ES6 getters and setters have a substantially different motivation than similar concepts in Java.
In Java, getters and setters allow a class to define a JavaBean. The point of getters and setters is that it allows the bean to have a completely orthogonal "interface" from that implied by public fields. So I can have a field "name" that is is NOT a JavaBean property, and I can have a JavaBean property "address" that is NOT a field.
JavaBean properties are also "discoverable" by thousands of frameworks (Hibernate for example) via Java reflection. Thus, getters and setters are part of a standard method for "exposing" bean properties.
Getters and setters, being functions, also have the value that they "abstract" the implementation. It can be EITHER a field or a computed ("synthetic") value. So if I have a bean property called "zipcode", that starts out as stored string. Now suppose I want to change it to be a value computed from address/city/state?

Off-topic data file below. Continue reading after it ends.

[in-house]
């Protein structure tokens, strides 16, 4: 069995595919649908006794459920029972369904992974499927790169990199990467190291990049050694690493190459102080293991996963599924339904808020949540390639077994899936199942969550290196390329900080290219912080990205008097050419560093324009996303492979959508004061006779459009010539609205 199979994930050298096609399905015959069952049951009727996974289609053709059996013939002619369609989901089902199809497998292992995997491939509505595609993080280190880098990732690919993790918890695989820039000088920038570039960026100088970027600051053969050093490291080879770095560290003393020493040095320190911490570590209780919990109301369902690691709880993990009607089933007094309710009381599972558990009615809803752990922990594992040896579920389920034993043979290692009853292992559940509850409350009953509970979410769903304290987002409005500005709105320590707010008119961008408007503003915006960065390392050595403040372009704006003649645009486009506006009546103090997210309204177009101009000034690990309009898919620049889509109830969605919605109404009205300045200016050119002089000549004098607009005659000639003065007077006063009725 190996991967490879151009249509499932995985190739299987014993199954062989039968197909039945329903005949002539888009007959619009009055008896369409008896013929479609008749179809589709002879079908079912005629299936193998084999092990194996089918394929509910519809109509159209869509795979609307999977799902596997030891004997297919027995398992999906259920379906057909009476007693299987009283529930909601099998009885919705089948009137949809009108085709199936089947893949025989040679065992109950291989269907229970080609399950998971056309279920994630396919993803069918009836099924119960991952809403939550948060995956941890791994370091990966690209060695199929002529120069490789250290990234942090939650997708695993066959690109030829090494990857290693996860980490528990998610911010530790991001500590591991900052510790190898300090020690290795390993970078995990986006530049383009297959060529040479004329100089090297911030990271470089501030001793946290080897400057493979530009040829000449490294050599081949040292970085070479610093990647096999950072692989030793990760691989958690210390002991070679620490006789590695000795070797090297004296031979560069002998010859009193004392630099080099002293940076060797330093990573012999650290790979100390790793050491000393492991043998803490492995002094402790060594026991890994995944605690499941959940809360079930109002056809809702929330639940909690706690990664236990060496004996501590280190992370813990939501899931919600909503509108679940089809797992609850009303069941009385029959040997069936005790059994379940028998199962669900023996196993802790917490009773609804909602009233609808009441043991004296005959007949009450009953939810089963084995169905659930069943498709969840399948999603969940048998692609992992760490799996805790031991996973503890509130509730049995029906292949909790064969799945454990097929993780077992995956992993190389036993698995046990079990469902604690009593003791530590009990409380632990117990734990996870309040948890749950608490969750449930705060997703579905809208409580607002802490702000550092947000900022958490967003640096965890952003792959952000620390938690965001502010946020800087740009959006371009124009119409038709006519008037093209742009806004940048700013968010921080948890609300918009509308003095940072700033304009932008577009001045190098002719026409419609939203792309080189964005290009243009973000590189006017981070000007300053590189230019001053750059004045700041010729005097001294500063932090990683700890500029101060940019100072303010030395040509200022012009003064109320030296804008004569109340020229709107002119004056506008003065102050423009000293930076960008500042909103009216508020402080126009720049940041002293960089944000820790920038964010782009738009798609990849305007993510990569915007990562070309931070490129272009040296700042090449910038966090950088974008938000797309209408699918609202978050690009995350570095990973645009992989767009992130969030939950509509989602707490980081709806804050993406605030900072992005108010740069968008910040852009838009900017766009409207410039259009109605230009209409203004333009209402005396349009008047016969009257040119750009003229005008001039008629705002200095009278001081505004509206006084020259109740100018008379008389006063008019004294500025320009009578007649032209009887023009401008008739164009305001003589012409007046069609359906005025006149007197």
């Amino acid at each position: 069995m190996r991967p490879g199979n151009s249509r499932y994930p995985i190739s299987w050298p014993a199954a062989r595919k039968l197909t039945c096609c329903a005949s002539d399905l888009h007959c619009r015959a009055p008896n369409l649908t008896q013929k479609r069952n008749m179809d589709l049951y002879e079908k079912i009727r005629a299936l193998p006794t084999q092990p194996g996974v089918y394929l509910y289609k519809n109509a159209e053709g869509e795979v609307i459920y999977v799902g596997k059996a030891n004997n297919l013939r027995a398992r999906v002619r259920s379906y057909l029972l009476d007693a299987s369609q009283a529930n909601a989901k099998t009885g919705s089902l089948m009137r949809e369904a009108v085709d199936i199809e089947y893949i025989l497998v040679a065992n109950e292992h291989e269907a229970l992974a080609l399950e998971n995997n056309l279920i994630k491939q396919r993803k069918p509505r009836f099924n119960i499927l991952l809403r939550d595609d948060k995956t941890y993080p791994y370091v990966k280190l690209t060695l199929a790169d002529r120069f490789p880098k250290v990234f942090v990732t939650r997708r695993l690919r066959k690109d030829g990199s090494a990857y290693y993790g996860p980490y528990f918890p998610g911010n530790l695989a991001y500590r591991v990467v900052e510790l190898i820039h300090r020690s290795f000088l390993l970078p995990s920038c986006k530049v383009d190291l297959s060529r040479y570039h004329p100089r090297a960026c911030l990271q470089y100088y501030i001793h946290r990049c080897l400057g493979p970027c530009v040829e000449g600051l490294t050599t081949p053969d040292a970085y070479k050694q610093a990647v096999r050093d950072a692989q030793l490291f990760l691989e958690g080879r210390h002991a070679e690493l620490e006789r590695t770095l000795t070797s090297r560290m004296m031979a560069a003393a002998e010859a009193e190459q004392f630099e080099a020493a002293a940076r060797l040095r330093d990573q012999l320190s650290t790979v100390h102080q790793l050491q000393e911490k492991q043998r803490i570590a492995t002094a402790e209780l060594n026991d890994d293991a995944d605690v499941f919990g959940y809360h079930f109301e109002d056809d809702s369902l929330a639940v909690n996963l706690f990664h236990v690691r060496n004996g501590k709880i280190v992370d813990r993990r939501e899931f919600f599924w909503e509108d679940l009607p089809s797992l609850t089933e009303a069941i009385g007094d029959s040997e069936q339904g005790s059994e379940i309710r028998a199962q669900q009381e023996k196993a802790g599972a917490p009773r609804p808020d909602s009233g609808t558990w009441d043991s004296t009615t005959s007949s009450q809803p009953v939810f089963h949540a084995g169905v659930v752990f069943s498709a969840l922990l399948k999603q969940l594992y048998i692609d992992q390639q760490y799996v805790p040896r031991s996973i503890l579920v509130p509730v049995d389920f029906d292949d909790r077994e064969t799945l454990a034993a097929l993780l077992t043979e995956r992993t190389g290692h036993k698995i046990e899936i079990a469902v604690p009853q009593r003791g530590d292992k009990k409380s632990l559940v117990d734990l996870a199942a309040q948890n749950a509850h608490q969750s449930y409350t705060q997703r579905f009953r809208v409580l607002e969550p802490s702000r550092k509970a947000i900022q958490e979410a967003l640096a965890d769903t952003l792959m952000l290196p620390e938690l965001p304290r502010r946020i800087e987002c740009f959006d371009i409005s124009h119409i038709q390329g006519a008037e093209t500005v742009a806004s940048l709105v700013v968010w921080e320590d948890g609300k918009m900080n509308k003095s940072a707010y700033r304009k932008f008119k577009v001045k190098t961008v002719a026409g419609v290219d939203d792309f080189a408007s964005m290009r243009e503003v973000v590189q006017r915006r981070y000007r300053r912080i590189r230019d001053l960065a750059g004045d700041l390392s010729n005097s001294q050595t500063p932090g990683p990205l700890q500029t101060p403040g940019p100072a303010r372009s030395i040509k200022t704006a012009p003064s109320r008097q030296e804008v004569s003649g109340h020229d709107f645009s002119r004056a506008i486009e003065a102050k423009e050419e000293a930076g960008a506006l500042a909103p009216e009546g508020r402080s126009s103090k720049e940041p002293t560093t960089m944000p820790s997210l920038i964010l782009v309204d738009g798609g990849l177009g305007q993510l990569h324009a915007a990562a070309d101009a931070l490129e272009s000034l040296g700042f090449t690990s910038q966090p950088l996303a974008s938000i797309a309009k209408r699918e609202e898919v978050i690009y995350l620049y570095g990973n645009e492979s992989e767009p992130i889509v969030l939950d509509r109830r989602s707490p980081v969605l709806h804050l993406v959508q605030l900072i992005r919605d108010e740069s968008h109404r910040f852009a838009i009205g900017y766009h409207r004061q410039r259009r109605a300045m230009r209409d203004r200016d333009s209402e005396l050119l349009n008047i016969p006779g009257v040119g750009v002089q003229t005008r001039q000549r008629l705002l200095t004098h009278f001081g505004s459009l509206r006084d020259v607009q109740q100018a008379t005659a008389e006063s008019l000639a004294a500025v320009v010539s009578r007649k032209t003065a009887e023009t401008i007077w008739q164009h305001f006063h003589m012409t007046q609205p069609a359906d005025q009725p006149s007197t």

If I use a field, this code breaks:
String zipcode = address.zipcode();
But if I use a getter, this does not break:
String zipcode = address.getZipcode();
But it's somewhat better than java in that while Java doesn't allow you to compatibly convert a "field" to a method, ES6 GET and SET allows that.
That is, if I have:
var zipcode = address.zipcode;
If I change zipcode from being a standard object property to a getter, the above code now calls the GET function.
Note that if I didn't include GET in the definition, this would NOT invoke the zipcode GET method. Instead, it would merely assign the function zipcode to the var.